I Know He’s Around Here Somewhere…

Things have changed.  It used to be, back in the day, that the first thing Edward would run to as we entered the doors of Toys R Us would be the trains.  There are always train tracks set up, and I would feel very comfortable wandering around the store doing all of his Christmas shopping and knowing that, when I was done, I would find him there, still sitting on the floor playing with Thomas and his friends, having never seen anything I had purchased.  But that was so last year.

These days it’s the cars.  Not the Matchbox cars or the Hot Wheels, no, I’m talking about the Power Wheels.  I’m talking about anything he can sit in and drive.  Normally the cars are all put up on a large shelf that he then climbs onto for some intense car-sitting-in, but every once in a while they have one out on the floor, with the battery attached.  You’d better watch out if you are wandering the Toys R Us on those days.

He was at the cars a week or two ago when he noticed something else along the adjacent aisle: the bikes.  Specifically he saw the Captain America bike, with the shield right on the front of it, and he knew that he had to have it.  “Daddy!” he cried out to me, “Can I try it out, pleeeeeeease!”  So, what did I know?  I took the bike down and let him get on.

ZOOOOOOOOOOMMMMMMMMMMMMMM!!!!!!!!!!!

That was the last I saw of him.  He’s a pretty fast bike rider for a 4-year-old.  I sighed a deep sigh, knowing that I could never outrun him, and started walking slowly in the direction toward which he had just sped.  I walked past the video games and the toddler toys.  I walked to the baby area, and there was still no sign of him.  I circumnavigated the store twice, but with no luck.  He was gone.

Now, the most concerning thing about this situation is that, even though I can rarely see him, I can generally hear him from a mile away.  In fact, the last thing I had heard was his evil cackling as he zipped off down the aisle, and it was a fairly loud “Mwah ha ha ha ha ha ha haaaaaaaaaa!”  But now, there was nothing.  No shrieks of glee, or of sadness.  No kidnapping sounds, and honestly I was not worried about that.  The media wants you to think that people are lurking around every corner to snatch your children, but it’s mostly B.S.  Your children are perfectly safe, except from well-meaning people who want to ruin your life.  No, he was around there somewhere, I just couldn’t see or hear him.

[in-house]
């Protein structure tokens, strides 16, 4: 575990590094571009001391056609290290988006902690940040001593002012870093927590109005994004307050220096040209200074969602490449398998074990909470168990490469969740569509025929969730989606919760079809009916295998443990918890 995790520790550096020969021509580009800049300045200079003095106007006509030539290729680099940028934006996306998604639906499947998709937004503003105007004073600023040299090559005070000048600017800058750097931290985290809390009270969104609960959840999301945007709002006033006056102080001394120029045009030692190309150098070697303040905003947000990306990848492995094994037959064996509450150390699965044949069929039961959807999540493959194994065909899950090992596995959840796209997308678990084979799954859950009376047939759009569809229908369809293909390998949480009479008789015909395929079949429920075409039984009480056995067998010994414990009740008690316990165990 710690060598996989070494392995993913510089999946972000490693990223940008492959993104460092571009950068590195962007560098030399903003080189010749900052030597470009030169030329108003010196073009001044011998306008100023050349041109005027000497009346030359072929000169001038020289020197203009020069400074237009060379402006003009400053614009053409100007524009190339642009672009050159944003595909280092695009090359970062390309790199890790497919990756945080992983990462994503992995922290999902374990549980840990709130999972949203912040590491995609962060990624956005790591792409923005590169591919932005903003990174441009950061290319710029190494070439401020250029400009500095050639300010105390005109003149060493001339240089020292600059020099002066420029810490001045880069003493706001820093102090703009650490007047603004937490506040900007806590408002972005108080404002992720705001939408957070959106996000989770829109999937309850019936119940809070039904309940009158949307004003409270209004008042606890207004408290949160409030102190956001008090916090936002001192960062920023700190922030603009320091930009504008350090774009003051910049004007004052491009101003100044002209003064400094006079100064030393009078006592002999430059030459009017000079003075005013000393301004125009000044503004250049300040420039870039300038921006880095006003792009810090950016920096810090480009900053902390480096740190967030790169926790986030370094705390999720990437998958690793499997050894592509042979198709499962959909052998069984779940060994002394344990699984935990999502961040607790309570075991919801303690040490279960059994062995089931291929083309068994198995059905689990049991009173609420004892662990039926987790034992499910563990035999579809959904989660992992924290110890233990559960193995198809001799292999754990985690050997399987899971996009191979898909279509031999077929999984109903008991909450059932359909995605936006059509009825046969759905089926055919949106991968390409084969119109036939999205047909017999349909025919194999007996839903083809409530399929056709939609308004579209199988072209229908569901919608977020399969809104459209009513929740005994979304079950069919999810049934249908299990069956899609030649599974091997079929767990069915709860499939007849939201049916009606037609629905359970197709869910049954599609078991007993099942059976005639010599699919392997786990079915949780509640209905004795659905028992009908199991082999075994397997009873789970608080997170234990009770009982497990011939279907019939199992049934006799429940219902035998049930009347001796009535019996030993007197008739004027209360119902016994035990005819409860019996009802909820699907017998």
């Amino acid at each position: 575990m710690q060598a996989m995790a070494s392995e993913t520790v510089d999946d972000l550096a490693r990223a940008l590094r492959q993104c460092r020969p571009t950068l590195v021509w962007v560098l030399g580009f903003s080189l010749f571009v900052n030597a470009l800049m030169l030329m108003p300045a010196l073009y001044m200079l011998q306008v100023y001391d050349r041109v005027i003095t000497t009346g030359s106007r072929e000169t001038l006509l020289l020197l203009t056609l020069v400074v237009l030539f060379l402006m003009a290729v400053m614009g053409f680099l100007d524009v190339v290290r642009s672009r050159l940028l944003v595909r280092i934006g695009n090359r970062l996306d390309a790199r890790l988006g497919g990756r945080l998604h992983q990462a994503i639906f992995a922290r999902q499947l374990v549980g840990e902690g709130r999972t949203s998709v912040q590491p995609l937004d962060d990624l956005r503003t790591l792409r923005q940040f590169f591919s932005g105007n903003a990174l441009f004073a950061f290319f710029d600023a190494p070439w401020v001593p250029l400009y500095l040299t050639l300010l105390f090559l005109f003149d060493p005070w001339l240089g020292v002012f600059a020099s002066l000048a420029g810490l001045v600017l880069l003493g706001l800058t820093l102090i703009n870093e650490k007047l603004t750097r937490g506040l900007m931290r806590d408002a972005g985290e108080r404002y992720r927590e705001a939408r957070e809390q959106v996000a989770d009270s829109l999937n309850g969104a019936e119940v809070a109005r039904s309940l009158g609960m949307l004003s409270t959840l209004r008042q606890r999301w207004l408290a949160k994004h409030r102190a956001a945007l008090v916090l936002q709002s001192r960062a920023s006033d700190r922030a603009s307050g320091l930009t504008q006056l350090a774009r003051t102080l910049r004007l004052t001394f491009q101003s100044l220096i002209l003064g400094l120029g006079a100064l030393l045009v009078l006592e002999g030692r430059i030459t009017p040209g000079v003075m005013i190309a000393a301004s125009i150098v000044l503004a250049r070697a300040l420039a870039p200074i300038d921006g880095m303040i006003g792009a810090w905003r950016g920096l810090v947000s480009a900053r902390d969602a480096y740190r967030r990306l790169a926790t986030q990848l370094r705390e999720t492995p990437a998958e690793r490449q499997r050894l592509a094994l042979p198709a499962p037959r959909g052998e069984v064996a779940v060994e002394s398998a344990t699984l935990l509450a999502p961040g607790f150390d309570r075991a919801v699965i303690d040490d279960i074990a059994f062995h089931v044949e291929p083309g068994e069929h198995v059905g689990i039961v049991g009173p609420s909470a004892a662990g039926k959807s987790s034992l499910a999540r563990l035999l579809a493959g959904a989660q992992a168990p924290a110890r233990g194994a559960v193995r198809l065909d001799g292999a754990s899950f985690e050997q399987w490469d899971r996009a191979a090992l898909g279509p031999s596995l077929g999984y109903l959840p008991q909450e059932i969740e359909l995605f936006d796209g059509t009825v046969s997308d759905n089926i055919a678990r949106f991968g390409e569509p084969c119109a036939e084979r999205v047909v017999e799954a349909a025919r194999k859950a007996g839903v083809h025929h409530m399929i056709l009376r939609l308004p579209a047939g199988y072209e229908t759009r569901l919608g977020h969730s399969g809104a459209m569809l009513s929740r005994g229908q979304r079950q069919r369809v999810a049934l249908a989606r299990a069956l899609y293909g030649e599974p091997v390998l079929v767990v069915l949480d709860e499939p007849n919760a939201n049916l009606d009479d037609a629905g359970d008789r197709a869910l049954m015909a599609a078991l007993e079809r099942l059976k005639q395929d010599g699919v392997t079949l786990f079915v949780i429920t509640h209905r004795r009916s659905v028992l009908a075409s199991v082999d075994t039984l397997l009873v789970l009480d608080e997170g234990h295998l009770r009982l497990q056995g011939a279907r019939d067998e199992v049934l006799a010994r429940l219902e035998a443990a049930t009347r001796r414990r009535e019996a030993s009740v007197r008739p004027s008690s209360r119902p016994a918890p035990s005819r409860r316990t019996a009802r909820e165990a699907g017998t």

I really wouldn’t have been worried at all, if it weren’t for the medical history.  I suddenly imagined that the reason I could not hear him was that he was having a bad episode and was unable to respond.  So I raced around the store, looking up and down every aisle, making sure that he was not lying on the floor in need of my help.  He was not.  He was not anywhere.  There was only one thing to do, as I made my way back around to the video game section again.  I needed to ask one of the employees for help.

“Oh, that kid on the Captain America bike?” said the helpful teenaged person at the computer.  “Yeah, he just went by here.  I think I saw him ride into the baby stuff.”  I thanked the guy and ran off toward the Babies R Us half of the store, but Edward was still not there.  I did see another employee though.

“Oh, yeah, he just went by here a minute ago.  Good luck!” reported the young woman.  So I kept circling until I reached the front doors and the cashier area.  They had also just seen him, so I took off again, continuing my circle until I made it back to the video game guy.

“Do you want me to stop him if he comes by here again?” he asked.  I said that this was a good idea, and then I had my own epiphany.  We were clearly circling the store in a loop, but on opposite sides of the circle.  All I had to do was to switch directions and then I would catch him.  And then send him to his room for the rest of his life.

I did an about face and rushed back to the front of the store, where another helpful employee had finally seen fit to stop his reign of terror and was asking where his parents where.  I claimed him, scolded him, and made him put the bike back, which he was not happy about.  “But Daddy, I want that bike!”  Oh you do, huh?  Well maybe you should have thought of that before disappearing and giving me a heart attack !  “And I had to go potty!”

And then it became clear.  The bathrooms are located in the back corner of the store, right where toddler toys turn into Babies R Us.  He had not disappeared.  He had ridden the bike right into the men’s room, despite the signs forbidding unpaid merchandise that he could not read, and then spent a few minutes in there while I ran around like a crazy person.  And when he came out to try and find me we ended up across from each other in a never-ending spiral of madness.  So, pretty much like any other day.

I was relieved that his disappearance had not been a malicious in intent as I had feared, so I explained to him that the number one thing he did wrong was to take off in the first place without asking, or at least telling me where he was going, and that we were going right home and too bad and I don’t want to hear about it!  And then, while I was away at a conference in Kansas all last week, his mother bought him the bike.  So it was a happy ending.

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Posted in Biking, Captain America, Edward, Parenting, Shopping, Toys.

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  1. Pingback: Progress: A 2014 Year-End Review | Tenor Dad

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